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Reiter's Syndrome

Reiter's syndrome is a group of symptoms consisting of arthritis (inflammation of the joints), urethritis (inflammation of the urethra), conjunctivitis (inflammation of the lining of the eye), and lesions of the skin and mucous membranes. The cause is unknown.

Information about Reiter's Syndrome

The exact cause of Reiter's syndrome is unknown. It occurs most commonly in men before the age of 40. It may follow an infection with Chlamydia, Campylobacter, Salmonella, or Yersinia. There may be a genetic predisposition to the syndrome.

The symptoms of urethritis usually appear within days or weeks of infection followed by a low-grade fever, conjunctivitis, and arthritis developing over the next several weeks. The arthritis may be mild or severe with involvement being asymmetric and in more than one joint.

The risk factors for the syndrome include infection with Chlamydia, Campylobacter, Salmonella, or Yersinia; being male; and possibly, genetic predisposition. The disorder is rare in younger children, but may occur in adolescents.
 
 

Symptoms of Reiter's Syndrome

The cause of Reiter's syndrome was unknown as of early 1998, but scientists think the disease results from a combination of genetic vulnerability and various disease agents. Over 80% of Caucasian patients and 50-60% of African Americans test positive for HLA-B27, which suggests that the disease has a genetic component. In sexually active males, most cases of RS follow infection with Chlamydia trachomatis or Ureaplasma urealyticum. Other patients develop the symptoms following gastrointestinal infection with Shigella, Salmonella, Yersinia, or Campylobacter bacteria.

The initial symptoms of RS are inflammation either of the urethra or the intestines, followed by acute arthritis 4-28 days later. The arthritis usually affects the fingers, toes, and weight-bearing joints in the legs. Other symptoms include:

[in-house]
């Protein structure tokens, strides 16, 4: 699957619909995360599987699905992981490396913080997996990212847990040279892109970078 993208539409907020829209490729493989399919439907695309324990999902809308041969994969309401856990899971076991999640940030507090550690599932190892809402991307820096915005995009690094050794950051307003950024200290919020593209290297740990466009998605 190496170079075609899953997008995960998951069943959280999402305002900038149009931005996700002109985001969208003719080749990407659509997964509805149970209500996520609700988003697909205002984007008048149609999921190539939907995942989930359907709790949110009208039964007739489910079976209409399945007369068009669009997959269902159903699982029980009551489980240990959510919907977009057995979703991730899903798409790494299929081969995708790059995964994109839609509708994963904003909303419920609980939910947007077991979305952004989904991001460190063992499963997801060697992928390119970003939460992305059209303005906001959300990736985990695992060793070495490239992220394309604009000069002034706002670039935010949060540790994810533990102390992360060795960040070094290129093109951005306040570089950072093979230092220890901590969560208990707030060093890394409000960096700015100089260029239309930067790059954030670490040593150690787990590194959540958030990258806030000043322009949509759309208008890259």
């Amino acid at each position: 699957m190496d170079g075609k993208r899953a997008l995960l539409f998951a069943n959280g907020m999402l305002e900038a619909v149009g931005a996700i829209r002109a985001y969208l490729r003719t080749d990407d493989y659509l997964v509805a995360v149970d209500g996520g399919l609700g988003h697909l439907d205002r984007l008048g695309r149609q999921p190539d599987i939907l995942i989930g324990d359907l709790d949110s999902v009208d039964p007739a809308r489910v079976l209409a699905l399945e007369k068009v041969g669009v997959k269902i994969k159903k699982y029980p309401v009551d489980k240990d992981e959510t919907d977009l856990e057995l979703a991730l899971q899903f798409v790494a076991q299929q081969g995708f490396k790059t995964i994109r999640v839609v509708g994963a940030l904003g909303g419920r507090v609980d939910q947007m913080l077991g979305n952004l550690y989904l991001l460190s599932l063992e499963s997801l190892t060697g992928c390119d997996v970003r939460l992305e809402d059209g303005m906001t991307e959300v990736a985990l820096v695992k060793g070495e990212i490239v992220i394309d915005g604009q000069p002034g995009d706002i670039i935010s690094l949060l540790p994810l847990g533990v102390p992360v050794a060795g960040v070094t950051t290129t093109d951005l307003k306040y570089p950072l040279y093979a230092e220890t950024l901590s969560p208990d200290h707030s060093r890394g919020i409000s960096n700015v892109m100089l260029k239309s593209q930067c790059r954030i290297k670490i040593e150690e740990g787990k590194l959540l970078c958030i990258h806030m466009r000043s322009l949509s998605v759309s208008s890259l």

•  
    • urinary urgency
    • urethral discharge
    • burning or stinging on urination
    • redness of the eye
    • discharge from the eye
    • burning eye pain
    • joint pain in the large joints (hip pain, knee pain, and ankle pain are common)
    • low back pain
    • heel pain
    • Achilles tendon pain
    • small, painless ulcers in the mouth, tongue, and glans penis
    • skin lesions on the palms and soles that may resemble psoriasis

Additional symptoms that may be associated with this disease:

  • urinary hesitancy
  • skin redness or inflammation
  • penis pain
  • incontinence
  • genital lesions (male)
  • arthritis

Diagnosis of Reiter's Syndrome

Patient history

Diagnosis of Reiter's syndrome can be complicated by the fact that different symptoms often occur several weeks apart. The patient does not usually draw a connection between the arthritis and previous sexual activity. The doctor is likely to consider Reiter's syndrome when the patient's arthritis occurs together with or shortly following inflammation of the eye and the genitourinary tract lasting a month or longer.

Laboratory tests of Reiter's Syndrome

There is no specific test for diagnosing RS, but the physician may have the urethral discharge cultured to rule out gonorrhea. Blood tests of RS patients are typically positive for the HLA-B27 genetic marker, with an elevated white blood cell (WBC) count and an increased sedimentation rate of red blood cells. The patient may also be mildly anemic.

Diagnostic imaging of Reiter's Syndrome

X rays do not usually reveal any abnormalities unless the patient has had recurrent episodes of the disease. Joints that have been repeatedly inflamed may show eroded areas, signs of osteoporosis, or bony spurs when x rayed.

Treatment of Reiter's Syndrome

There is no specific treatment for RS. Joint inflammation is usually treated with nonsteroidal anti-inflammatory drugs (NSAIDs.) Skin eruptions and eye inflammation can be treated with corticosteroids. Gold treatments may be given for eroded bone.

Patients with chronic arthritis are also given physical therapy and advised to exercise regularly.

Prognosis of Reiter's Syndrome

The prognosis varies. Most patients recover in three to four months, but about 50% have recurrences for several years. Some patients develop complications that include inflammation of the heart muscle, stiffening inflammation of the vertebrae, glaucoma, eventual blindness, deformities of the feet, or accumulation of fluid in the lungs.

Prevention of Reiter's Syndrome

In males, Reiter's syndrome can be prevented by sexual abstinence or the use of condoms.

 

 
 
 
 

   

 
   

This web site is intended for your own informational purposes only. No person or entity associated with this web site purports to be engaging in the practice of medicine through this medium. The information you receive is not intended as a substitute for the advice of a physician or other health care professional. If you have an illness or medical problem, contact your health care provider.

09/28/2011

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